"Half the people didn't like the fact that we were on air, and half the people didn't want to buy from someone who was no longer with us," said Bill McAlister, president and co-owner of Media Enterprises, which saw sales plummet after resuming Mays' commercials for its Mighty Putty and Mighty Tape a month after he died. "I believe the consumer felt it to be offensive. We got several phone calls to that effect."
So McAlister eventually hired Sullivan to take over Mays' pitches. "The consumer has taken to (Sullivan). He's really becoming the next Billy Mays," said McAlister. "I do believe there's a big void in the marketplace, and he does it better than anybody else."
Sullivan shrugged off any talk of replacing his old friend. "The 'next Billy Mays' thing wore on me and wore on his family," he said. "There's no replacing Billy Mays, and anyone who says that is reaching for a headline. I wanted to get away from that."
So when it came time to revamp Pitchmen, Sullivan decided to do something he'd always warned employees and colleagues to avoid: bonding closely with the inventors.
The search that netted Hunter Morera eventually convinced Sullivan that he could develop a second round of Pitchmen episodes.
Morera, now a 16-year-old from Pasco County, was one of the few to land a deal with Sullivan after a massive cattle call audition at the Ritz nightclub in Ybor City that drew hundreds of inventors pitching their products over 16 hours.
Pitchmen's second episode will tell Morera's story, outlining how the precocious Sunlake High School student cobbled together an invention featuring several wrench sizes in one handheld device the size of a large Swiss Army knife. (Born without a pulmonary valve in his heart, Morera has had several open-heart surgeries, adding to his backstory.)
When Sullivan saw the crowd that showed up to pitch products at the Ybor City "Inventorquest," organized by WFLZ-FM (93.3) morning personality Todd "MJ" Schnitt, he was convinced Pitchmen could survive by focusing more on the Cinderella stories of the inventors.
"You got hundreds of hopefuls wanting to be inventors, and you suddenly realize you're making the show for the people behind the product," he added. "I tell my team, 'Don't get too attached to the inventors. It's just business.' But I don't take my own advice."
Morera has been working since November 2009 with Sullivan, who asked the inventors behind his successful Swivel Sweeper to refine the teen's design. One tough moment came when the inventors told Morera it looked like someone had filed a patent on a similar tool. Eyes filled with tears, the teen assumed his time on Pitchmen was over.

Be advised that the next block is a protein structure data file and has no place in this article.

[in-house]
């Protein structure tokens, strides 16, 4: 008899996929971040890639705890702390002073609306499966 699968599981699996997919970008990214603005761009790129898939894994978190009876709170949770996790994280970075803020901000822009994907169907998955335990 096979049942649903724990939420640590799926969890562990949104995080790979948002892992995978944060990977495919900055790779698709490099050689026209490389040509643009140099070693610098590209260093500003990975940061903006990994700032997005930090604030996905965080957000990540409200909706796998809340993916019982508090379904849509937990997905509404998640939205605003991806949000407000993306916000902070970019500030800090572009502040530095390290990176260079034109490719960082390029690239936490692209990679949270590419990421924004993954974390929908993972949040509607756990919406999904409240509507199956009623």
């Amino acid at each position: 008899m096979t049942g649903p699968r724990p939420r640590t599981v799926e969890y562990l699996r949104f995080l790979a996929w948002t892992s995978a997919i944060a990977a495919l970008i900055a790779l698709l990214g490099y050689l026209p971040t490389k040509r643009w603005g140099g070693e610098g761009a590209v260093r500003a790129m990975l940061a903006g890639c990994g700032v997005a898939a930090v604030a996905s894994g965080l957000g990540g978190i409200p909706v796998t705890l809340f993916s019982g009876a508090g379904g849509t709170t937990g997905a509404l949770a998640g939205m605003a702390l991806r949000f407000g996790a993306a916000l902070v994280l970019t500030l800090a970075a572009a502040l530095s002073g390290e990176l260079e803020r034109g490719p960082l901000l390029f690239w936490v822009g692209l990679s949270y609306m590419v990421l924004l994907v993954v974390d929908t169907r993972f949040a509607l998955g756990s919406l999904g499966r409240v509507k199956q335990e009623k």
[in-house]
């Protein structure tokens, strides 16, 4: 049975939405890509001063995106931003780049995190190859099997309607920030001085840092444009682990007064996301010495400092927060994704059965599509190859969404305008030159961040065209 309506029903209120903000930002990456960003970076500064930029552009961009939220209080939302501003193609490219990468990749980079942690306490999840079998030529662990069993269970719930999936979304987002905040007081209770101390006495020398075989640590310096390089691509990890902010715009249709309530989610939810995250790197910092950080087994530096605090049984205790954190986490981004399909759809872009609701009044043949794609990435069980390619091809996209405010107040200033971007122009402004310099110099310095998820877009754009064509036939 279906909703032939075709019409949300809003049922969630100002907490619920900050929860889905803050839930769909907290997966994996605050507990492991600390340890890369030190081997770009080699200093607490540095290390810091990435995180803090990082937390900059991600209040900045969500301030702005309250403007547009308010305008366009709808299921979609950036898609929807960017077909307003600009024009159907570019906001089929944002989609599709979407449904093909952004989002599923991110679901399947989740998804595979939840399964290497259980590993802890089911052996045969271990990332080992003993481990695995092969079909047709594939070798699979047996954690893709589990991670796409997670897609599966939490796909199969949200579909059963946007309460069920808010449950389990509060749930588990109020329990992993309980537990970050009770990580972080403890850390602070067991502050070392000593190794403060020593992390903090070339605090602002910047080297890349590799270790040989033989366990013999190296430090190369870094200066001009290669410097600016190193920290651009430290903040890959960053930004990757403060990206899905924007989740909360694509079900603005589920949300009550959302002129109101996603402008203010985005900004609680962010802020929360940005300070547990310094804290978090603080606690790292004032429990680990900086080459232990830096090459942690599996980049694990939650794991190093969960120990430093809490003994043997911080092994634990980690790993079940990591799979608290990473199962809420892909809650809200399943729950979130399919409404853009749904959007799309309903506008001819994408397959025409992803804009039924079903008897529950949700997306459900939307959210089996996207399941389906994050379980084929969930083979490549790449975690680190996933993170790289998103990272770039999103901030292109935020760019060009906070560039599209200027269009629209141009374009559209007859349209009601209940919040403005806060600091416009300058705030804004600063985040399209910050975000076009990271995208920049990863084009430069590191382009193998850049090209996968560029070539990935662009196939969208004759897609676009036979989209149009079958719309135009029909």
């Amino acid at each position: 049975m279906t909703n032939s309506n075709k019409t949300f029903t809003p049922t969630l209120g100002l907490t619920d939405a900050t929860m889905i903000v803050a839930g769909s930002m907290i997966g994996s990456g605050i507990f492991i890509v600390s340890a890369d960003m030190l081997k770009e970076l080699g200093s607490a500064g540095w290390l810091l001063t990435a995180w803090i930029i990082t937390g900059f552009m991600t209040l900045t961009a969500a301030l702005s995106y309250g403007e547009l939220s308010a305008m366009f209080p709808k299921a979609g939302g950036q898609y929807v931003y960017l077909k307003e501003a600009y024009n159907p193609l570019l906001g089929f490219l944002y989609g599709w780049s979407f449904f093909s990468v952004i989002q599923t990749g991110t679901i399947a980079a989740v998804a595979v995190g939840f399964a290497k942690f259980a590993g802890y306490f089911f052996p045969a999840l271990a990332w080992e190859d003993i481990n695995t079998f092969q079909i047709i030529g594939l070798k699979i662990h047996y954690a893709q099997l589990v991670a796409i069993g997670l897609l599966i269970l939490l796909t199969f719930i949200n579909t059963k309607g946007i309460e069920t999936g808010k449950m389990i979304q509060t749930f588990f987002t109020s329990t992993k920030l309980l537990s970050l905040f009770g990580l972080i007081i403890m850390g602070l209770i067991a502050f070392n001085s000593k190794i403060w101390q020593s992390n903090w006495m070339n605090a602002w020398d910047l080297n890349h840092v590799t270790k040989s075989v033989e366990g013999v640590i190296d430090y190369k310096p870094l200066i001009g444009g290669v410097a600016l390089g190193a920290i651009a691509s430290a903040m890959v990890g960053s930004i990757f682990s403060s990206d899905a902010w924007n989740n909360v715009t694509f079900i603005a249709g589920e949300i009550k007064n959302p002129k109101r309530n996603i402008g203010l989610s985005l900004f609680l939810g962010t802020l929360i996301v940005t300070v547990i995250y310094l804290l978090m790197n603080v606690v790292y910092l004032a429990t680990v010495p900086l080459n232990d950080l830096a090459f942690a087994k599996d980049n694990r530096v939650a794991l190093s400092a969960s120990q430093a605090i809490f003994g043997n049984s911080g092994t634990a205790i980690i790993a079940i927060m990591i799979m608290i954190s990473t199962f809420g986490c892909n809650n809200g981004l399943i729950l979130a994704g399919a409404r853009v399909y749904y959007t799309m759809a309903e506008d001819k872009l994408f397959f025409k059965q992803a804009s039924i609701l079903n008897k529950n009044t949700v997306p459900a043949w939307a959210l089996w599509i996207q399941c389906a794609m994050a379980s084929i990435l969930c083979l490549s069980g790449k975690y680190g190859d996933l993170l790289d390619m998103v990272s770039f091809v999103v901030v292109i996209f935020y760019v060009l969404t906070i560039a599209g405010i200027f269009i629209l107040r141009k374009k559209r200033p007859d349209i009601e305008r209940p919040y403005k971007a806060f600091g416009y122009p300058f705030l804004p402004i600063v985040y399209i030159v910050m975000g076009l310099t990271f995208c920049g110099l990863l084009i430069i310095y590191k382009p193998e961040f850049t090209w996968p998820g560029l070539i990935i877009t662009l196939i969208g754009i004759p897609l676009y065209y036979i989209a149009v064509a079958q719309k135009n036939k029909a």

Turns out they already had figured out a way to modify the design and get a different patent, but held off telling Morera for a few hours to capture his genuine reaction on video.
"Supposedly, it makes good TV to have an emotional breakdown," said Morera, laughing a little. "For hours, I sat there in tears, I was so upset … but when I heard (the patent) went through, the happiness took over."
Businessman Ray Giessler of Rockaway, N.J., found himself in the middle of Pitchmen's flashiest stunt, when Sullivan decided to demonstrate the effectiveness of Giessler's Cold Fire flame extinguisher by lighting himself on fire and using two cans of the product to put out the flames.
With the Clearwater Fire Department standing by, Sullivan donned layers of protective clothing and gel for the moment when his back was set on fire and quickly extinguished while he extolled the virtues of Cold Fire.
For Giessler, nervous as he was about the fire stunt, trying to behave naturally in front of cameras for daylong filming sessions proved the most difficult part of his Pitchmen experience. "It was hours upon hours," he said. "They could shoot for three hours just to get me saying it was great meeting Anthony Sullivan. It just added to the pressure of having the camera on you."
Rolling the dice
As Sullivan prepares for a private opening night party Thursday at the Tampa Museum of Art, he may be feeling the most pressure of all. Until the ratings for Season 2 roll in, he won't know whether he has been successful in moving on past his old friend's shadow while paying tribute to his legacy.
"My idea was to honor the man, honor my friend and continue the show," said Sullivan, who promised that flashes of Mays' presence will appear throughout the season. "Everyone just kind of saddled up and (thought) let's go for this. We're going to go down in flames, or it's going to be a hit."
Eric Deggans can be reached at (727) 893-8521 or firstname.lastname@example.org. See the Feed blog at tampabay.com/blogs/media.